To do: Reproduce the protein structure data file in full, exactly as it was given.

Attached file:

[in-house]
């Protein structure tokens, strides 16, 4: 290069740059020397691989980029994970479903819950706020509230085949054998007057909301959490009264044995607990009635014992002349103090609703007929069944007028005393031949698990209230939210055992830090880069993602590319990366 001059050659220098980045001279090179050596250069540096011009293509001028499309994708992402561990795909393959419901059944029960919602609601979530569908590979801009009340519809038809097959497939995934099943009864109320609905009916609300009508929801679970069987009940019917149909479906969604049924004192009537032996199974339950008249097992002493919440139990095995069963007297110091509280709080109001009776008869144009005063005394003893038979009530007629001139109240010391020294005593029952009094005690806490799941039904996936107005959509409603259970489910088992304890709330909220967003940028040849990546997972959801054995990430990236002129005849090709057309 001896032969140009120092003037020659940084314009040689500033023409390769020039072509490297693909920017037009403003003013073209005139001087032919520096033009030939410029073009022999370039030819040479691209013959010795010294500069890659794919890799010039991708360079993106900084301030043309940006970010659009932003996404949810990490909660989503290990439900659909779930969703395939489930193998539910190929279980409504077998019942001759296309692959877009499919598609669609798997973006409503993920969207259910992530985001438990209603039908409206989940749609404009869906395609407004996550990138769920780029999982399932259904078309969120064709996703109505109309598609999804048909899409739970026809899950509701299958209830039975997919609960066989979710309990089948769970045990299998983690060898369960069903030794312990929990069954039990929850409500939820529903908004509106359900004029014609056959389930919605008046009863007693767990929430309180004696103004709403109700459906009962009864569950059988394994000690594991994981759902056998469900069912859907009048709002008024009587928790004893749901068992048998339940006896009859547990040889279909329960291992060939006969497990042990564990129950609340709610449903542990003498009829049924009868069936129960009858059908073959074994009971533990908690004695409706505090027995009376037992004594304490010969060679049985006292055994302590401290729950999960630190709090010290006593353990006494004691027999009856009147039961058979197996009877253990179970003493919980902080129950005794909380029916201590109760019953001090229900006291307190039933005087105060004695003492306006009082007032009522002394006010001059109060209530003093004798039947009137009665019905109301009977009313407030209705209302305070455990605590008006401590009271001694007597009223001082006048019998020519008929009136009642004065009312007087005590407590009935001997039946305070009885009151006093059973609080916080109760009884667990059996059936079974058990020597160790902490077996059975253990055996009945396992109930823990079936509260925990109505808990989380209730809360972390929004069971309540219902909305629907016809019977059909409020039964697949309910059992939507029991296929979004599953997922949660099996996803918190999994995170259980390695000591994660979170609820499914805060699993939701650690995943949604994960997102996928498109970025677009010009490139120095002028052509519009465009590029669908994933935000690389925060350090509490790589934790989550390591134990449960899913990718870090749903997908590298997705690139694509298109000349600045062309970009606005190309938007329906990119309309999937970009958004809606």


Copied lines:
[in-house]
């Protein structure tokens, strides 16, 4: 290069740059020397691989980029994970479903819950706020509230085949054998007057909301959490009264044995607990009635014992002349103090609703007929069944007028005393031949698990209230939210055992830090880069993602590319990366 001059050659220098980045001279090179050596250069540096011009293509001028499309994708992402561990795909393959419901059944029960919602609601979530569908590979801009009340519809038809097959497939995934099943009864109320609905009916609300009508929801679970069987009940019917149909479906969604049924004192009537032996199974339950008249097992002493919440139990095995069963007297110091509280709080109001009776008869144009005063005394003893038979009530007629001139109240010391020294005593029952009094005690806490799941039904996936107005959509409603259970489910088992304890709330909220967003940028040849990546997972959801054995990430990236002129005849090709057309 001896032969140009120092003037020659940084314009040689500033023409390769020039072509490297693909920017037009403003003013073209005139001087032919520096033009030939410029073009022999370039030819040479691209013959010795010294500069890659794919890799010039991708360079993106900084301030043309940006970010659009932003996404949810990490909660989503290990439900659909779930969703395939489930193998539910190929279980409504077998019942001759296309692959877009499919598609669609798997973006409503993920969207259910992530985001438990209603039908409206989940749609404009869906395609407004996550990138769920780029999982399932259904078309969120064709996703109505109309598609999804048909899409739970026809899950509701299958209830039975997919609960066989979710309990089948769970045990299998983690060898369960069903030794312990929990069954039990929850409500939820529903908004509106359900004029014609056959389930919605008046009863007693767990929430309180004696103004709403109700459906009962009864569950059988394994000690594991994981759902056998469900069912859907009048709002008024009587928790004893749901068992048998339940006896009859547990040889279909329960291992060939006969497990042990564990129950609340709610449903542990003498009829049924009868069936129960009858059908073959074994009971533990908690004695409706505090027995009376037992004594304490010969060679049985006292055994302590401290729950999960630190709090010290006593353990006494004691027999009856009147039961058979197996009877253990179970003493919980902080129950005794909380029916201590109760019953001090229900006291307190039933005087105060004695003492306006009082007032009522002394006010001059109060209530003093004798039947009137009665019905109301009977009313407030209705209302305070455990605590008006401590009271001694007597009223001082006048019998020519008929009136009642004065009312007087005590407590009935001997039946305070009885009151006093059973609080916080109760009884667990059996059936079974058990020597160790902490077996059975253990055996009945396992109930823990079936509260925990109505808990989380209730809360972390929004069971309540219902909305629907016809019977059909409020039964697949309910059992939507029991296929979004599953997922949660099996996803918190999994995170259980390695000591994660979170609820499914805060699993939701650690995943949604994960997102996928498109970025677009010009490139120095002028052509519009465009590029669908994933935000690389925060350090509490790589934790989550390591134990449960899913990718870090749903997908590298997705690139694509298109000349600045062309970009606005190309938007329906990119309309999937970009958004809606």